“Saving Social Security” is a sound-bite objective of both Hillary Clinton and Donald Trump. With the Republican Party officially picking Trump as its nominee this week, it’s clear that saving the government program is defined differently by the Democratic and Republican presidential candidates. And in Trump’s case, there also may be a big gap between his views and those set forth in the Republican Party platform.
For now, seniors are awaiting more details. Trump has said publicly that he wants to preserve Social Security but has advanced no specific reforms. Instead, he suggests that strengthening the economy, reforming the tax code, and deregulating businesses will get the job done. The GOP platform contains only a single paragraph on Social Security:
Current retirees and those close to retirement can be assured of their benefits. Of the many reforms being proposed, all options should be considered to preserve Social Security. As Republicans, we oppose tax increases and believe in the power of markets to create wealth and to help secure the future of our Social Security system.
Clinton has gone beyond talk of preserving the program to proposing to expand it. She would seek to give family caregivers Social Security credits for their unpaid work and boost benefits for surviving spouses, most of whom are women.
Clinton would pay for these expansions, plus help restore Social Security’s longer-term financial health, by raising taxes on wealthier Americans. Her website says possible approaches include “options to tax some of their income above the current Social Security cap and taxing some of their income not currently taken into account by the Social Security system.”
As things now stand, Social Security is spending more each year in benefits than it receives in payroll taxes and earnings on its trust fund reserves. Those reserves are projected to be exhausted in 2034, according to the annual Social Security trustees’ report released last month. If this happens, the program would be able to pay only about three-fourths of the benefits to which people would be entitled.
A variety of steps have been proposed by others in Washington to address the gap. Raising the retirement age has received bipartisan support although liberals have lately backed away from the idea. The normal retirement age now stands at 66 and already is scheduled to rise to 67, beginning in 2020 for people born after 1954.
There also has been support on both sides of the aisle for tweaking the methodology used to calculate annual cost-of-living adjustments for Social Security recipients that would make those COLAs less generous. Here, too, Democrats have shifted toward more expansionary proposals.
As more information becomes available on the candidates’ Social Security proposals in coming months, an indication of their impact on the system may be available from an interactive Social Security tool that was recently developed by the Wharton School at the University of Pennsylvania.
It allows users to change any of six major program features--with three possible changes to each--and see how program finances are affected.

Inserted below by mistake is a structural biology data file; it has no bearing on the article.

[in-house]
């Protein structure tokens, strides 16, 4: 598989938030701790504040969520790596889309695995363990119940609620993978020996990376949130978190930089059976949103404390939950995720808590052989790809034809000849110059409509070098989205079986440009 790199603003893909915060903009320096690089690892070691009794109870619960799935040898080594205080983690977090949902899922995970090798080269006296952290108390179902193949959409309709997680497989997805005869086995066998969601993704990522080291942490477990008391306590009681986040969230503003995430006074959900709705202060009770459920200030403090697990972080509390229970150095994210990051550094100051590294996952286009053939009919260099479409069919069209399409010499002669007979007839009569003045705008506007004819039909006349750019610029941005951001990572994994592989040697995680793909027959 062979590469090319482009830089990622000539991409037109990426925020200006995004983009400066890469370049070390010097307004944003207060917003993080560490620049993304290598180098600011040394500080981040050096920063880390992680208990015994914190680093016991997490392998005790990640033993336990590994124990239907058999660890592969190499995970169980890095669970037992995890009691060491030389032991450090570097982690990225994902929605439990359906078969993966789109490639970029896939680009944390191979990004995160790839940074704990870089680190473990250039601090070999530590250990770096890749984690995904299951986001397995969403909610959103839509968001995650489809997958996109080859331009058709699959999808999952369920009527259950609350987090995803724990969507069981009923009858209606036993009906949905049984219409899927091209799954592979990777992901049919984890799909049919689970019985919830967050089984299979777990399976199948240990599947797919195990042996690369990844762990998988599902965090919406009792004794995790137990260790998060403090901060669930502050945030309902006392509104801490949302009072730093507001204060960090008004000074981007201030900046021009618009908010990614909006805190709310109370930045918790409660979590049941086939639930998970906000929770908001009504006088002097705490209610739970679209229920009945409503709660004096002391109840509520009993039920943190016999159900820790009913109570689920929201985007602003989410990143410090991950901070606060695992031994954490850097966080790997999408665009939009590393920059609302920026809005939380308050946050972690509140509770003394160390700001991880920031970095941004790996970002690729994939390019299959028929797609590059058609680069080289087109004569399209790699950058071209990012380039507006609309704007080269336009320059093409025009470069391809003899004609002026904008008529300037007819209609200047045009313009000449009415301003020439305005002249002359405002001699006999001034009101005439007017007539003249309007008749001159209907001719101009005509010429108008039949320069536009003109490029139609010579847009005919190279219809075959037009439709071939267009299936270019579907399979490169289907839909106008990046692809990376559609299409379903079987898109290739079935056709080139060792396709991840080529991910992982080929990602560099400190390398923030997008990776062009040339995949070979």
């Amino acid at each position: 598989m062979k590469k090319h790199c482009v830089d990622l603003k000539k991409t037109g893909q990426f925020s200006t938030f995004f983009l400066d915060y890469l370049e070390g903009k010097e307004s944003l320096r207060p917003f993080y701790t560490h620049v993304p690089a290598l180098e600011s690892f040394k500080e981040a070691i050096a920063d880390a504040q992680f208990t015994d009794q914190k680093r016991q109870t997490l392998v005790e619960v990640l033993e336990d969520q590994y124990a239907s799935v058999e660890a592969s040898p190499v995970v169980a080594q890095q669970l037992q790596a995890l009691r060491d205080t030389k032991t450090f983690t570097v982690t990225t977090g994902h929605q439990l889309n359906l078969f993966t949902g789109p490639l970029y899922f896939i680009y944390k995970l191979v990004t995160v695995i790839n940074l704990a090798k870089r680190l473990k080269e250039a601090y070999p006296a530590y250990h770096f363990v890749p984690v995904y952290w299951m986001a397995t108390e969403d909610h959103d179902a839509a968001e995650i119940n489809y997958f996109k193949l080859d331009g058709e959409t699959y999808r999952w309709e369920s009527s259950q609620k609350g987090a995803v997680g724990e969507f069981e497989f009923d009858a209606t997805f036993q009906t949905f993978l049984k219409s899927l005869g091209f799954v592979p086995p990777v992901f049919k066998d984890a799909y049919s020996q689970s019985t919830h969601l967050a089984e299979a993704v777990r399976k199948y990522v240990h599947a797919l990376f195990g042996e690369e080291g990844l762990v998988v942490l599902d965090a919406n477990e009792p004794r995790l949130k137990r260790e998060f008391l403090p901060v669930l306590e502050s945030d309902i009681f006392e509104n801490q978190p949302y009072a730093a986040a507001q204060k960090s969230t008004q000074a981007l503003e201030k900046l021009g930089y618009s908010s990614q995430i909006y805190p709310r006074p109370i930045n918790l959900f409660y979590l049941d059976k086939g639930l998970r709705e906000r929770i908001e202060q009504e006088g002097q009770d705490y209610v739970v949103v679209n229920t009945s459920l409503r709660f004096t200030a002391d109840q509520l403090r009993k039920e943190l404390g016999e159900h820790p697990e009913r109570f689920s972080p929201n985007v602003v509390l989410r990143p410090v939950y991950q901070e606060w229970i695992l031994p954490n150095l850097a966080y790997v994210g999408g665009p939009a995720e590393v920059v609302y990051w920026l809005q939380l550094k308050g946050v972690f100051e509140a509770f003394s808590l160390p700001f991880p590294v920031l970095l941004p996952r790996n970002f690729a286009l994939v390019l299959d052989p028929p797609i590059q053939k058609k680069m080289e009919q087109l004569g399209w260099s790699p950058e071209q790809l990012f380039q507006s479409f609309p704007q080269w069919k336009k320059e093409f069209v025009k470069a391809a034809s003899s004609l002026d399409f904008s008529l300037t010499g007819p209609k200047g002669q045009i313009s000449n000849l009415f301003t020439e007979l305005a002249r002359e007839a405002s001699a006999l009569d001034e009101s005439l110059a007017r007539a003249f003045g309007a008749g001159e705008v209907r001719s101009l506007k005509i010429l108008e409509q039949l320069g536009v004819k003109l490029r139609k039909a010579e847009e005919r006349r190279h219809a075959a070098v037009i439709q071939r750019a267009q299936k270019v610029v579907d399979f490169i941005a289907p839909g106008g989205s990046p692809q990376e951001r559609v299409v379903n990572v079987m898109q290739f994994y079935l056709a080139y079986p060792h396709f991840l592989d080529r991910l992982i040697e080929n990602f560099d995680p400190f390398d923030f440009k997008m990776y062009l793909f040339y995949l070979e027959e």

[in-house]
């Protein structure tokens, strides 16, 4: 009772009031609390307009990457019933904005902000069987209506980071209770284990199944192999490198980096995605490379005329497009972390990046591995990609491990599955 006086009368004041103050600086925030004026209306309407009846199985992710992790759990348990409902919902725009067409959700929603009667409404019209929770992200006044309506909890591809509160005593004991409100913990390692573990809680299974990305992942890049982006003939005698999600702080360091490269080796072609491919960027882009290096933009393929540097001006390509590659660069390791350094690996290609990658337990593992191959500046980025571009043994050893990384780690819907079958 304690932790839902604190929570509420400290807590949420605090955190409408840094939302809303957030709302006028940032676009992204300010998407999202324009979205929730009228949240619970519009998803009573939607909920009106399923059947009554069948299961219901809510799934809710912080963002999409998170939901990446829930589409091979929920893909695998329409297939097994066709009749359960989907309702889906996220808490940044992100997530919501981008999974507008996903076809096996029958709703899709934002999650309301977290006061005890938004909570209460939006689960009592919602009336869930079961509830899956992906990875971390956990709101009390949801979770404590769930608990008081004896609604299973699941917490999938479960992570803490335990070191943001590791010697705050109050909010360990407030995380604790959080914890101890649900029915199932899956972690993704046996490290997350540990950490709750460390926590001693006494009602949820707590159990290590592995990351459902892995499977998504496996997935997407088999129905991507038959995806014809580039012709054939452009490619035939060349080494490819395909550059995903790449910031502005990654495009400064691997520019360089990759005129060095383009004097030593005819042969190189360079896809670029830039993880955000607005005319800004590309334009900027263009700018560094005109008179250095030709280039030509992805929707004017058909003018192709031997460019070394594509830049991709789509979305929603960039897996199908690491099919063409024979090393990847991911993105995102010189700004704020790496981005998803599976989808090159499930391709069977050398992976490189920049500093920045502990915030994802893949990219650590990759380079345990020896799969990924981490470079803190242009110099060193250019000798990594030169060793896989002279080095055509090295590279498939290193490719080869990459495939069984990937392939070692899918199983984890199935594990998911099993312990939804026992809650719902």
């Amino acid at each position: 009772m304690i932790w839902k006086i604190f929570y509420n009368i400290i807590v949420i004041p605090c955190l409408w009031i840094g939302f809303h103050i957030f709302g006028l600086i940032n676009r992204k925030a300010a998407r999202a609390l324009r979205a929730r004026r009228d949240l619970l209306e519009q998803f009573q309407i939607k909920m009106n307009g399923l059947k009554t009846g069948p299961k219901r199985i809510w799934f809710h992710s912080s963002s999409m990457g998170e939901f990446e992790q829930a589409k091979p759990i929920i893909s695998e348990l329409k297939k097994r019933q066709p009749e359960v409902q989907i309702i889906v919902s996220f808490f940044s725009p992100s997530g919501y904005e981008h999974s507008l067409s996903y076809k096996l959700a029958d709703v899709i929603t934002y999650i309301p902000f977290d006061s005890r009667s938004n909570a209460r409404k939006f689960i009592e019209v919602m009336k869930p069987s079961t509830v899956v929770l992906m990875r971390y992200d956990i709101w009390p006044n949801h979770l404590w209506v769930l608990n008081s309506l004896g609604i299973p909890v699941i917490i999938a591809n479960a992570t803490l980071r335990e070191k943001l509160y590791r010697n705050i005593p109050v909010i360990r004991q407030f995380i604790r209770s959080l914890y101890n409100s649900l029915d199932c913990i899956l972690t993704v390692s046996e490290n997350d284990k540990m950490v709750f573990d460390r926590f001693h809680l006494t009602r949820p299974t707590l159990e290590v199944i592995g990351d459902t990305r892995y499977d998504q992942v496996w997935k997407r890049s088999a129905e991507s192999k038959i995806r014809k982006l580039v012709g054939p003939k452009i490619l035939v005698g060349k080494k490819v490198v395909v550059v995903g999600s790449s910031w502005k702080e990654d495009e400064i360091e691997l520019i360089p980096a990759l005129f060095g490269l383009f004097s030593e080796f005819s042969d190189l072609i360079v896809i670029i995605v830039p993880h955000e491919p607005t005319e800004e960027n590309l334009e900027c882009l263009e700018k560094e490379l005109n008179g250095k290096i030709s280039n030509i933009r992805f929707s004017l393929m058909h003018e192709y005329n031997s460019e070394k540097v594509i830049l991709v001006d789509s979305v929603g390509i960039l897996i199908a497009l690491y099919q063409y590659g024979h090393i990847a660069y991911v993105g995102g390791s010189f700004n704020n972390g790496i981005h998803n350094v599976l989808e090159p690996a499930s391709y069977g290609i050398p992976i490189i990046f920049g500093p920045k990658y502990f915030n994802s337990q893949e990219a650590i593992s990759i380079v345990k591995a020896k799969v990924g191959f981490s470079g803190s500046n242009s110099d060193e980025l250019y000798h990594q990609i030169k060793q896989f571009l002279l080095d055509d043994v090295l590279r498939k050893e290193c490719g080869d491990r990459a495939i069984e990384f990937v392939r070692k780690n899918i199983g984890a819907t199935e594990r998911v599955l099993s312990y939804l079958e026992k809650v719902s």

The six adjustments are:
- Raising payroll taxes, which are now 12.4% of payroll (half paid by employees and half by employers);
- Increasing the annual wage ceiling on which payroll taxes are paid, which now stands at $118,500;
- Basing the annual cost-of-living increase on a less-generous measure of consumer prices than is now used;
- An across-the-board benefit increase or decrease;
- Reducing benefits for higher-paid earners;
- Raising the normal retirement age.
The tool uses extensive population modeling to help predict how people would respond to possible program changes. The Wharton model predicts Social Security will run short of funds in 2031, three years earlier than the trustees’ project but comparable to estimates from the Congressional Budget Office.
For any proposed change, the tool will project the impact on a half dozen measures of program health. I used trust-fund reserves as my litmus test in experimenting with the Wharton tool.
On the Republican side, honoring the party’s pledge not to raise taxes rules out changing the income ceiling subject to payroll taxes or the tax rate. Changing the COLA next year, cutting higher-income benefits by a moderate amount, and raising the normal retirement age to 70 would extend program solvency by only two years.
Cutting benefits by 15% would, all by itself, extend to 2049 the point at which reserves would be exhausted. Unfortunately, the Wharton tool does not permit smaller benefit changes, which are a more likely response to program shortfalls. And it’s also not possible with the tool to limit the reduction to workers who aren’t close to retirement age, a provision that would honor the GOP platform on protecting pre-retirees.
For Clinton’s plan, I increased the annual cap on payroll taxes from $118,500 to $250,000. This buys about four years of solvency, to 2035. Also modestly reducing benefits to higher earners gains nothing additional. There just aren’t enough of them to move the needle for everyone.
Making these changes and raising overall benefits by 15% would, however, bankrupt the trust fund by 2027--four years earlier than the Wharton status quo projection. Even if the tax cap was raised to $400,000 year, a big benefit boost still would bankrupt the fund by 2028. (In the real world, smaller benefit changes would be more likely, so it would be nice if Wharton could provide them in the tool.)
Philip Moeller is an expert on retirement, aging, and health. He is co-author of the recently updated New York Times bestseller, “Get What’s Yours: The Revised Secrets to Maxing Out Your Social Security.” His companion book, “Get What’s Yours for Medicare: Maximize Your Coverage; Minimize Your Costs,” will be published this fall. Reach him at firstname.lastname@example.org or @PhilMoeller on Twitter.